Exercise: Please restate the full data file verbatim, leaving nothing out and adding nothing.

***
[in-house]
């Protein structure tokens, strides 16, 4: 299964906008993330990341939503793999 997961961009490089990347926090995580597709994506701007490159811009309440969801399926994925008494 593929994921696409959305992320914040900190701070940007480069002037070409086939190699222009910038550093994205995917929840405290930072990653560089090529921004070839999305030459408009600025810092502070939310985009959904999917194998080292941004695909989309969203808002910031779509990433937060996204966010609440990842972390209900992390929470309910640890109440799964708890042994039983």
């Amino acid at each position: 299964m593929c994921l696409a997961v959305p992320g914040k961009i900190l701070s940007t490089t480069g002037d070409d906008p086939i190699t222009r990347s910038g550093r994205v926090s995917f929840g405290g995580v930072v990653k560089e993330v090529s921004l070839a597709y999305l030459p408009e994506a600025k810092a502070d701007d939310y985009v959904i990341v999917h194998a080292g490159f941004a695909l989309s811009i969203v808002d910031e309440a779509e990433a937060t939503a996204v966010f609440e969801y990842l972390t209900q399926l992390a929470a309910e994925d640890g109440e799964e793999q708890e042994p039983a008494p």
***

[in-house]
């Protein structure tokens, strides 16, 4: 299964906008993330990341939503793999 997961961009490089990347926090995580597709994506701007490159811009309440969801399926994925008494 593929994921696409959305992320914040900190701070940007480069002037070409086939190699222009910038550093994205995917929840405290930072990653560089090529921004070839999305030459408009600025810092502070939310985009959904999917194998080292941004695909989309969203808002910031779509990433937060996204966010609440990842972390209900992390929470309910640890109440799964708890042994039983």
């Amino acid at each position: 299964m593929c994921l696409a997961v959305p992320g914040k961009i900190l701070s940007t490089t480069g002037d070409d906008p086939i190699t222009r990347s910038g550093r994205v926090s995917f929840g405290g995580v930072v990653k560089e993330v090529s921004l070839a597709y999305l030459p408009e994506a600025k810092a502070d701007d939310y985009v959904i990341v999917h194998a080292g490159f941004a695909l989309s811009i969203v808002d910031e309440a779509e990433a937060t939503a996204v966010f609440e969801y990842l972390t209900q399926l992390a929470a309910e994925d640890g109440e799964e793999q708890e042994p039983a008494p």